Dr. Needham B. Cobb

 
Pastor FBC Hillsborough, 1896 – 1899 

On April 26, 1896, “Rev. N B Cobb was called to be pastor of this church and preached first time for us Thursday April 26, 1896.”  He remained in Hillsborough until May 1899.1

The following profile is extracted from several biographies.2,3 
 
Needham Bryan Cobb was born in Jones County, North Carolina, February 1, 1836. His parents were William Donnell Cobb and Anne Spicer Collier.  He came from an aristocratic family who provided him a solid preparatory education.  He was eighteen years old when he received his BA degree from the University of North Carolina at Chapel Hill in 1854.  He continued his studies there in law and received a Master's degree in 1856; the first advance degree of this type granted by the University.  He taught a couple of years and then read law with Chief Justice Richmond Mumford Pearson (1805-1878) in Yadkin County.  He was admitted to the bar, practiced first in Goldsboro and then moved to Greenville, Pitt County, NC to partner with General G.E.B. Singletary. 

He had a conversion experience at a Methodist meeting that led him to closely investigate the Bible and to seek the guidance of the Holy Spirit for his life.  He eventually left the Episcopal Church to become a Baptist.  He was baptized in Greenville by Rev. Henry Petty on October 30, 1859 and at 23 years of age was licensed to preach.  Two months later he married Martha Louisa Cobb of Pitt County on December the 27th, 1859.  She was also a Baptist and became an inspiration to him during their years together.  She bore him twelve children.  Their earthly bond was broken when she died on March 28, 1888.  About two years later, on September 3, 1891, he married Ann DeLisle (Ellen) Fennell of Sampson County.  She was a devoted wife and the mother of three more of his children for a total of fifteen in all.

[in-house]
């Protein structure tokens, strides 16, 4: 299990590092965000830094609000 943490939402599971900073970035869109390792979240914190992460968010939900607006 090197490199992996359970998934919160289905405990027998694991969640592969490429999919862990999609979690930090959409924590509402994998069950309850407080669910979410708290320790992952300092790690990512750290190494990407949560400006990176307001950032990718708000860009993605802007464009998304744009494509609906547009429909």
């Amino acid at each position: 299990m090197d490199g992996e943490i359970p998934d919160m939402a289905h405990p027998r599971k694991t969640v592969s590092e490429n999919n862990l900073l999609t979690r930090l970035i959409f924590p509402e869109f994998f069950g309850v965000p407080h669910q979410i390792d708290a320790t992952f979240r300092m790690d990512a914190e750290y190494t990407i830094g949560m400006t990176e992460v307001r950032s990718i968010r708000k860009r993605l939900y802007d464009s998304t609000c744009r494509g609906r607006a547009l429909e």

As a missionary for the Pamlico Baptist Association, he traveled across eastern North Carolina preaching and starting churches. On May 6, 1860, he met with Baptist in Wilson, NC to organize a church which in turn ordained him that evening.  At the outbreak of the Civil War, he became Chaplain of the 14th North Carolina Regiment that was organized in June 1861 at Garysburg, NC.  Cobb served as Chaplain in Lee’s Army and was in charge of colportage work among Carolina Troops.   He was acting chaplain of the Second Regiment at Gettysburg and throughout the Pennsylvania Campaign.  From 1863 he was also General Superintendent of army colportage.  In this position, Cobb attended the Tar River Baptist Association meeting in August 1863, preached a sermon and drew such a picture of the needs of the soldiers that the people wept freely, and contributed liberally to the Army Colportage fund.